04 February 2012

The Good Samaritan

I read the story of the Good Samaritan in Luke 10:25-37 and find the Priest and Levite’s behavior a complete abomination. How could they walk passed a dying man like that? Well, I walked passed those that are in need around me every day.

The reality of the matter is that the easiest thing I can ever do is not get involved. It’s costly to help those in need. It takes time and it takes money. What would seem to be an active process, namely walking past a man lying on the ground motionless, is actually the easiest thing to do. What would seem natural and human, is in fact the very opposite. Getting involved is the real active process. And it’s a shame. It’s a shame that I don’t get involved.

We pass by the needy all the time: Those lunatics who stretch out their empty hands towards us at bus stops, the street kids we drive past on the roads, the blind men and women who sit on the corridors and streets, the dirty and weird looking people who enter our church buildings and ask for aid after the service, the men and women who fill the beds in the public hospitals, the janitors and care takers at our schools and places of work, etc. We pass them by. And we have good reasons too. Most of them are con artists and thieves, and so we choose not to get involved. Others are lazy, so we refrain from giving them alms as if that’s the only way we can help. Some push us away and we walk off saying, “Well, I tried.” Other excuses are just plain poor, “I’m too busy.” For too many of us, the thought of helping never crosses our mind and the mere thought of it is repulsive. Most of us don’t even see these people.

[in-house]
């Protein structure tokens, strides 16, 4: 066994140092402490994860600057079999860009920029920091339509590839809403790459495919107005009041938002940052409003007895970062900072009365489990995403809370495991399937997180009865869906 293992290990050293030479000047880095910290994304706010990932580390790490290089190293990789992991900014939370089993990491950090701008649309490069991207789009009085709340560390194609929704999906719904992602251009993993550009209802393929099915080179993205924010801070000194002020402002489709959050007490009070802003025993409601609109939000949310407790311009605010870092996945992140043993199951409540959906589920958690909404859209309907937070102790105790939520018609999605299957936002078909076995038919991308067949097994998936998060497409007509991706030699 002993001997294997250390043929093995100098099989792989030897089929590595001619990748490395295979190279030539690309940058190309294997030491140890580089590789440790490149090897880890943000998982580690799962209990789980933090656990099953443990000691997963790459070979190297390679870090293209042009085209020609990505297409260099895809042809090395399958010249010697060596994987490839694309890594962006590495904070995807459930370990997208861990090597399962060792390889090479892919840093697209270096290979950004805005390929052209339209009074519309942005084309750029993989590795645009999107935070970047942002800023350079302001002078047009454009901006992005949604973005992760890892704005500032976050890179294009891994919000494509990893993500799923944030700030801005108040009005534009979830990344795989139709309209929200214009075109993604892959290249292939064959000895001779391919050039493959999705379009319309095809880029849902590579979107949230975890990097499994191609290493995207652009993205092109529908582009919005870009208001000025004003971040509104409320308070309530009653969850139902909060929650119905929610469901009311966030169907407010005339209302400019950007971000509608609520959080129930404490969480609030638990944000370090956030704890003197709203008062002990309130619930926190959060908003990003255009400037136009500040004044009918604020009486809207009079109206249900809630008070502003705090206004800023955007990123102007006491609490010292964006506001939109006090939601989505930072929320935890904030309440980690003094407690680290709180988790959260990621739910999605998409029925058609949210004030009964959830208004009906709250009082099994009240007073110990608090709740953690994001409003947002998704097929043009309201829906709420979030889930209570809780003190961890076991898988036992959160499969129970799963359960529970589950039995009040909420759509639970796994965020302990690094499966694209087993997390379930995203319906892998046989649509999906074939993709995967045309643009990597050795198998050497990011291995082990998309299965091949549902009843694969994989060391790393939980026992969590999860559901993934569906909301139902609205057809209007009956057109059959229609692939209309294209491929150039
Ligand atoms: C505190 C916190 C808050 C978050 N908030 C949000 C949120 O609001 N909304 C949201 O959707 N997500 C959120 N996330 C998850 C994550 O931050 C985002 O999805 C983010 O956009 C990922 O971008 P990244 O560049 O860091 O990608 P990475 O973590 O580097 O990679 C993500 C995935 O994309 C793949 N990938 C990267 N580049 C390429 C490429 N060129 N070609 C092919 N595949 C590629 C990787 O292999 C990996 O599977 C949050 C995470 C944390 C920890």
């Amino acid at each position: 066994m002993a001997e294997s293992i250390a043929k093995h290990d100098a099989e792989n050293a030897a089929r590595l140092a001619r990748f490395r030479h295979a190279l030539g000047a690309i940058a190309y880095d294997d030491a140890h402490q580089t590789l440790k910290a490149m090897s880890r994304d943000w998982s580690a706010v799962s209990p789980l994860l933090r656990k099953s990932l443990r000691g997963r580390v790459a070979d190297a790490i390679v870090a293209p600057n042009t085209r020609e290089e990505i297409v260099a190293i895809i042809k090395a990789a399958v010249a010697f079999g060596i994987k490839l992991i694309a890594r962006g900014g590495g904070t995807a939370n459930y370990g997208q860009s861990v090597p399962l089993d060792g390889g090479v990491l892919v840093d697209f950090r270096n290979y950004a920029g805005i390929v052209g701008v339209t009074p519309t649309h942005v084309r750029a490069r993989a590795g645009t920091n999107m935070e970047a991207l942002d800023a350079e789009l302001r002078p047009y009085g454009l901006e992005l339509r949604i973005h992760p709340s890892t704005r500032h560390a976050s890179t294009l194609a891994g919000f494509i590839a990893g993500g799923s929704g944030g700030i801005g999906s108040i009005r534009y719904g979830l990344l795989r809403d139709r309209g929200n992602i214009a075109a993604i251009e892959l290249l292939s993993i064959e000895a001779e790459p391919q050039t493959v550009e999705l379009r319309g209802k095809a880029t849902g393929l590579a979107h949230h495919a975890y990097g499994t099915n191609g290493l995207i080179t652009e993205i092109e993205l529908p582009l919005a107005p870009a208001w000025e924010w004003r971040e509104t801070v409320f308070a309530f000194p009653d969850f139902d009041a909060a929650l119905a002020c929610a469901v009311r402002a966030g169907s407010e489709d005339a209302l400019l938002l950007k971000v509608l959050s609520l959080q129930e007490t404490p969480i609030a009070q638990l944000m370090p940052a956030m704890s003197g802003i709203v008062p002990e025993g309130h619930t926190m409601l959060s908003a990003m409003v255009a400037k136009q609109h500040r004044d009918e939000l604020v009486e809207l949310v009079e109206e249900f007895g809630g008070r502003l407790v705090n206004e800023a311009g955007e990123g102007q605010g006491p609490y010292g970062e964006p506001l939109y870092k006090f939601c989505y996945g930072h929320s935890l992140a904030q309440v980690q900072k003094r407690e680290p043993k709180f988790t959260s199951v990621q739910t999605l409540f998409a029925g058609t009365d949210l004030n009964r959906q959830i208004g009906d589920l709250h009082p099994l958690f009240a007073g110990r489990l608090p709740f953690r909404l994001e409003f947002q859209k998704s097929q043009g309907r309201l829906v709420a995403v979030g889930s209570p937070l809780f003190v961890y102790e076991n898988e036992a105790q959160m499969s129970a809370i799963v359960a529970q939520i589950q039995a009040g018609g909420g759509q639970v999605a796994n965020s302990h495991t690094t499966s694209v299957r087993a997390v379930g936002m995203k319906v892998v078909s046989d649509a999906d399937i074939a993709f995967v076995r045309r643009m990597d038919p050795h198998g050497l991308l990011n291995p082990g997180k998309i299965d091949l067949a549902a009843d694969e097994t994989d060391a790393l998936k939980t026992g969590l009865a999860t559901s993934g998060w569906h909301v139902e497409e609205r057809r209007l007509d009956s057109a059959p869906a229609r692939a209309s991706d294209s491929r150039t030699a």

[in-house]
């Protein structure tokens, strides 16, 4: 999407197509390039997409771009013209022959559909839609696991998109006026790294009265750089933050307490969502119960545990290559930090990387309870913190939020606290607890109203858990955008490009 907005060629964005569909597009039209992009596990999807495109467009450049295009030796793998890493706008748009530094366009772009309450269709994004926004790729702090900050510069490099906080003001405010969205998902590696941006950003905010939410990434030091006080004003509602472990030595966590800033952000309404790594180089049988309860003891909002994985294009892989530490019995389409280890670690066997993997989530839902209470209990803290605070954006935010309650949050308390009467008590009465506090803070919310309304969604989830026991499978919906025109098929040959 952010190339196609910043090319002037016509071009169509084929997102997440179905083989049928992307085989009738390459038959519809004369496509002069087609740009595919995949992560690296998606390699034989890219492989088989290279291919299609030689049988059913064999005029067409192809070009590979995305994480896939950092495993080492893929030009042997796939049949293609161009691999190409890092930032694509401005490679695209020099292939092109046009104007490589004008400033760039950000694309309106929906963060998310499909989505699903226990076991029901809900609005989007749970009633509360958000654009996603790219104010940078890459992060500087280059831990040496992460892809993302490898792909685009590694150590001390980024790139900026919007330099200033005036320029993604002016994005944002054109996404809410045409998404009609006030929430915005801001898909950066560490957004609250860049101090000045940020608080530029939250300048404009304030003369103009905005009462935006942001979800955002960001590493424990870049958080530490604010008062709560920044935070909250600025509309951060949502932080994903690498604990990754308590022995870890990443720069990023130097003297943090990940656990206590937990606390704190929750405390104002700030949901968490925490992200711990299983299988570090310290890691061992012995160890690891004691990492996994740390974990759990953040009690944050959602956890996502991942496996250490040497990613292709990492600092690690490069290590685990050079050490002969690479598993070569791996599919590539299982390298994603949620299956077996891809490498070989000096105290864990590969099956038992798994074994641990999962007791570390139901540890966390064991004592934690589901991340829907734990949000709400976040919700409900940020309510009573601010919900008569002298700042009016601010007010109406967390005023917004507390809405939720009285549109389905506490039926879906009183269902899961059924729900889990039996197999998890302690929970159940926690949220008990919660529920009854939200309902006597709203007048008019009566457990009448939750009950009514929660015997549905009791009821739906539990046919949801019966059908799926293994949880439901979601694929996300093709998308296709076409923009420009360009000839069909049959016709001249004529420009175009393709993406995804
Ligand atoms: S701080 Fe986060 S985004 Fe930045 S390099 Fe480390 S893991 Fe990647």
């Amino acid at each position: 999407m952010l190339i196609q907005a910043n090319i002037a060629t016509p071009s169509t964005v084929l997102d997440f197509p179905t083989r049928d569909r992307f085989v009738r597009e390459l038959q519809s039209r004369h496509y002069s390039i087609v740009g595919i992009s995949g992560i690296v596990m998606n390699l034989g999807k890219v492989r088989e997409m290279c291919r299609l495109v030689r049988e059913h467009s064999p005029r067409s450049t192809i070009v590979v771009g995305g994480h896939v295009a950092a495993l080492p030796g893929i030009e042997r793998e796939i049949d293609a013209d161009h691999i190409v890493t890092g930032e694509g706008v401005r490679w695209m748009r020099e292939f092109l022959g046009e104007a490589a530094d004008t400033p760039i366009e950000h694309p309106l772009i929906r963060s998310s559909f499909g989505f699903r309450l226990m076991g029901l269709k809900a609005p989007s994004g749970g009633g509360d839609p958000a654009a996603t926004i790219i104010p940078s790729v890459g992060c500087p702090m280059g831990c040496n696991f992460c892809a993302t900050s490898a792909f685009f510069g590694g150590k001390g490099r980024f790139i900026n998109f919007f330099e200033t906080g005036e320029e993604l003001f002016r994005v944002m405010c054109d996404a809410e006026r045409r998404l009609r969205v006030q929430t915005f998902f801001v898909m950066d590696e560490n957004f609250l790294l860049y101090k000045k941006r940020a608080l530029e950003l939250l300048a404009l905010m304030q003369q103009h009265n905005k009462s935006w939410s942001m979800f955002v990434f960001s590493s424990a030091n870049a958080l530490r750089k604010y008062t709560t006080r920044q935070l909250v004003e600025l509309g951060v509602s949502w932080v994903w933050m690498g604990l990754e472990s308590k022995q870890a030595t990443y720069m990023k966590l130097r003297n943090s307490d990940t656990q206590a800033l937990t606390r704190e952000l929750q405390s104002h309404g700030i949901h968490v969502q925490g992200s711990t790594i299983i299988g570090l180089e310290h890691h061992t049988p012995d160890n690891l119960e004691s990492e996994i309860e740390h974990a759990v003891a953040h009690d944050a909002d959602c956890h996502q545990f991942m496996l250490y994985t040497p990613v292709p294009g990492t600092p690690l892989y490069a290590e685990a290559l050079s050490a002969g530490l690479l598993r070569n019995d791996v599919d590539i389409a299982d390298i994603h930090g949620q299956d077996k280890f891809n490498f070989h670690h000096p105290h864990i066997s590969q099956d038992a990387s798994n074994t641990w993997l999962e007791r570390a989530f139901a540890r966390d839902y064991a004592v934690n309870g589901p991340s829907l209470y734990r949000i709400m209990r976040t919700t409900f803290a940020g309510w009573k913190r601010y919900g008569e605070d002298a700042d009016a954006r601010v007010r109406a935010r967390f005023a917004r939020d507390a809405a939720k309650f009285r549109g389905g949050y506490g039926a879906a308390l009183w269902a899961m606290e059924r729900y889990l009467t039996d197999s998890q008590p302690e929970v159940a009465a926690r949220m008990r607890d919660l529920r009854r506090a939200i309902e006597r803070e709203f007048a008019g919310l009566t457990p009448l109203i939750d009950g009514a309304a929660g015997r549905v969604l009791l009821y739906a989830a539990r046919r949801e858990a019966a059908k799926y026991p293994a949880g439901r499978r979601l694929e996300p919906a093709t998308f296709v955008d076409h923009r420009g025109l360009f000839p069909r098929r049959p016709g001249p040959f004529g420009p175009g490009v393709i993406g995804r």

The Priest and Levite who I loathe, stare right back at me when I look in the mirror. We are the Priests and Levites. We are in positions to help but for reasons good and bad, will not. We don’t care.

As long as we don’t want to do it, they’ll always be an excuse. As long as we want to do it and do not, we will never. It is in that day that we fold our sleeves and do something that we will become that Good Samaritan. Anything short of that and we are either the Priest or Levite.

What can a mere person do? I'm not sure. But one thing is sure: Where there’s a will, there’s a way. Thank God the Good Samaritan had the will.